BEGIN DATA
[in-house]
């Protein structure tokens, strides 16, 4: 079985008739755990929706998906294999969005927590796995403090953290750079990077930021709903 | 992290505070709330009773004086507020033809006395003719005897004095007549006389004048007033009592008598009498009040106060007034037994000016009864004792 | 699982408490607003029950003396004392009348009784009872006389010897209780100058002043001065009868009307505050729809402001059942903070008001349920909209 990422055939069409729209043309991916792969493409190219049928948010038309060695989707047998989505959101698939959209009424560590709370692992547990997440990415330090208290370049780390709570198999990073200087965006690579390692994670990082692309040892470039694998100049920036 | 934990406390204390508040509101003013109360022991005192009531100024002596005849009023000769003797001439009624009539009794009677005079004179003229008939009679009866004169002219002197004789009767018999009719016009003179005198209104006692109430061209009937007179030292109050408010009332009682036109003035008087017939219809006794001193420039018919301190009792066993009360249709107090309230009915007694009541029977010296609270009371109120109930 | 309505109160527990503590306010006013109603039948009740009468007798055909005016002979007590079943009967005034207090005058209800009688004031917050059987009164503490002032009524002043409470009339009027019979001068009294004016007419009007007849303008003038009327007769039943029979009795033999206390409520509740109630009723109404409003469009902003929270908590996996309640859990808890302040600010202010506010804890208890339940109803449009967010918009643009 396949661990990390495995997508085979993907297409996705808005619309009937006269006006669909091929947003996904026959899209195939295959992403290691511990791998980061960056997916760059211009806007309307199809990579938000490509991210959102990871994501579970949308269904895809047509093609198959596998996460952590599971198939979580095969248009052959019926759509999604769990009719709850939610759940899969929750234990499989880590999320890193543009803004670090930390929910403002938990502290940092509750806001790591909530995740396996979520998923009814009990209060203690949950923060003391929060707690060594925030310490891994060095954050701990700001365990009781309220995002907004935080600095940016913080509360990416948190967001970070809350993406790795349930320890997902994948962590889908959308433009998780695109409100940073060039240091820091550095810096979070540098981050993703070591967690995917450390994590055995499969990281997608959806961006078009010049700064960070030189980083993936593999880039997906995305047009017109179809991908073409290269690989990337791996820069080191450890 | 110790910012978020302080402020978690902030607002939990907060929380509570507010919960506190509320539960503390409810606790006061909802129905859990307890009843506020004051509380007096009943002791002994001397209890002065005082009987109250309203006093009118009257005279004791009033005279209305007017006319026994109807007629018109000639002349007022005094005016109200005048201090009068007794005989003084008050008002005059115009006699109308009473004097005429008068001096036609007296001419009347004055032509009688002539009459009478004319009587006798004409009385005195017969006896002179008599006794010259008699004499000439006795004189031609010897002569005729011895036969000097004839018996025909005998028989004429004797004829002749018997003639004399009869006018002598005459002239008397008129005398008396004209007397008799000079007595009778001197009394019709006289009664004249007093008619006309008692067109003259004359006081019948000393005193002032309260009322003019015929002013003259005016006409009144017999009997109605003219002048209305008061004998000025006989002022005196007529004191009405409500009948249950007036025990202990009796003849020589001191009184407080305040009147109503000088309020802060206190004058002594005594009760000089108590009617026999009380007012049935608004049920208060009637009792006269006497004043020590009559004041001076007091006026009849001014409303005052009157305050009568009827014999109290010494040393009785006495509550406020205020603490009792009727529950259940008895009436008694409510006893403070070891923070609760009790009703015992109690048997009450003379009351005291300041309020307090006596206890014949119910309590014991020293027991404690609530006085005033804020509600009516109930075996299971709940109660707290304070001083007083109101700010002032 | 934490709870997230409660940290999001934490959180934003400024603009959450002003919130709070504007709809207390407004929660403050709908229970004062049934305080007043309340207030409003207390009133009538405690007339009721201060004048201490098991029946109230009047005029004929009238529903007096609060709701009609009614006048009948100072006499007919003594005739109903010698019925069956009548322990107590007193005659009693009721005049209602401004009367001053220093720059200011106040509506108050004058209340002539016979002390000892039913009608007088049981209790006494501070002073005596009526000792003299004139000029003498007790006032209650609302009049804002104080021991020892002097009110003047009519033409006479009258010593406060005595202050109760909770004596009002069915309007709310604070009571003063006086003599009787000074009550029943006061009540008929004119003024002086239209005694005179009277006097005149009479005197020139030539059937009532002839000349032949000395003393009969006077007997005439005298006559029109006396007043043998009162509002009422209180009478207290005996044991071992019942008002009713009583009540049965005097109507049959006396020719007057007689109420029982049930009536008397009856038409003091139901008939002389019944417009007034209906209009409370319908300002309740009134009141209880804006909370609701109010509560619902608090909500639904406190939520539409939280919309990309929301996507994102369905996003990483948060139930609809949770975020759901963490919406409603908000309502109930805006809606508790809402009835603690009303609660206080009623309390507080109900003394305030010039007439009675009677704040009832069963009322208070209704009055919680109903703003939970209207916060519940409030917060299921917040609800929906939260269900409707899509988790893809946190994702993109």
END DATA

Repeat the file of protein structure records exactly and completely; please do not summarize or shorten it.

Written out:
[in-house]
């Protein structure tokens, strides 16, 4: 079985008739755990929706998906294999969005927590796995403090953290750079990077930021709903 | 992290505070709330009773004086507020033809006395003719005897004095007549006389004048007033009592008598009498009040106060007034037994000016009864004792 | 699982408490607003029950003396004392009348009784009872006389010897209780100058002043001065009868009307505050729809402001059942903070008001349920909209 990422055939069409729209043309991916792969493409190219049928948010038309060695989707047998989505959101698939959209009424560590709370692992547990997440990415330090208290370049780390709570198999990073200087965006690579390692994670990082692309040892470039694998100049920036 | 934990406390204390508040509101003013109360022991005192009531100024002596005849009023000769003797001439009624009539009794009677005079004179003229008939009679009866004169002219002197004789009767018999009719016009003179005198209104006692109430061209009937007179030292109050408010009332009682036109003035008087017939219809006794001193420039018919301190009792066993009360249709107090309230009915007694009541029977010296609270009371109120109930 | 309505109160527990503590306010006013109603039948009740009468007798055909005016002979007590079943009967005034207090005058209800009688004031917050059987009164503490002032009524002043409470009339009027019979001068009294004016007419009007007849303008003038009327007769039943029979009795033999206390409520509740109630009723109404409003469009902003929270908590996996309640859990808890302040600010202010506010804890208890339940109803449009967010918009643009 396949661990990390495995997508085979993907297409996705808005619309009937006269006006669909091929947003996904026959899209195939295959992403290691511990791998980061960056997916760059211009806007309307199809990579938000490509991210959102990871994501579970949308269904895809047509093609198959596998996460952590599971198939979580095969248009052959019926759509999604769990009719709850939610759940899969929750234990499989880590999320890193543009803004670090930390929910403002938990502290940092509750806001790591909530995740396996979520998923009814009990209060203690949950923060003391929060707690060594925030310490891994060095954050701990700001365990009781309220995002907004935080600095940016913080509360990416948190967001970070809350993406790795349930320890997902994948962590889908959308433009998780695109409100940073060039240091820091550095810096979070540098981050993703070591967690995917450390994590055995499969990281997608959806961006078009010049700064960070030189980083993936593999880039997906995305047009017109179809991908073409290269690989990337791996820069080191450890 | 110790910012978020302080402020978690902030607002939990907060929380509570507010919960506190509320539960503390409810606790006061909802129905859990307890009843506020004051509380007096009943002791002994001397209890002065005082009987109250309203006093009118009257005279004791009033005279209305007017006319026994109807007629018109000639002349007022005094005016109200005048201090009068007794005989003084008050008002005059115009006699109308009473004097005429008068001096036609007296001419009347004055032509009688002539009459009478004319009587006798004409009385005195017969006896002179008599006794010259008699004499000439006795004189031609010897002569005729011895036969000097004839018996025909005998028989004429004797004829002749018997003639004399009869006018002598005459002239008397008129005398008396004209007397008799000079007595009778001197009394019709006289009664004249007093008619006309008692067109003259004359006081019948000393005193002032309260009322003019015929002013003259005016006409009144017999009997109605003219002048209305008061004998000025006989002022005196007529004191009405409500009948249950007036025990202990009796003849020589001191009184407080305040009147109503000088309020802060206190004058002594005594009760000089108590009617026999009380007012049935608004049920208060009637009792006269006497004043020590009559004041001076007091006026009849001014409303005052009157305050009568009827014999109290010494040393009785006495509550406020205020603490009792009727529950259940008895009436008694409510006893403070070891923070609760009790009703015992109690048997009450003379009351005291300041309020307090006596206890014949119910309590014991020293027991404690609530006085005033804020509600009516109930075996299971709940109660707290304070001083007083109101700010002032 | 934490709870997230409660940290999001934490959180934003400024603009959450002003919130709070504007709809207390407004929660403050709908229970004062049934305080007043309340207030409003207390009133009538405690007339009721201060004048201490098991029946109230009047005029004929009238529903007096609060709701009609009614006048009948100072006499007919003594005739109903010698019925069956009548322990107590007193005659009693009721005049209602401004009367001053220093720059200011106040509506108050004058209340002539016979002390000892039913009608007088049981209790006494501070002073005596009526000792003299004139000029003498007790006032209650609302009049804002104080021991020892002097009110003047009519033409006479009258010593406060005595202050109760909770004596009002069915309007709310604070009571003063006086003599009787000074009550029943006061009540008929004119003024002086239209005694005179009277006097005149009479005197020139030539059937009532002839000349032949000395003393009969006077007997005439005298006559029109006396007043043998009162509002009422209180009478207290005996044991071992019942008002009713009583009540049965005097109507049959006396020719007057007689109420029982049930009536008397009856038409003091139901008939002389019944417009007034209906209009409370319908300002309740009134009141209880804006909370609701109010509560619902608090909500639904406190939520539409939280919309990309929301996507994102369905996003990483948060139930609809949770975020759901963490919406409603908000309502109930805006809606508790809402009835603690009303609660206080009623309390507080109900003394305030010039007439009675009677704040009832069963009322208070209704009055919680109903703003939970209207916060519940409030917060299921917040609800929906939260269900409707899509988790893809946190994702993109």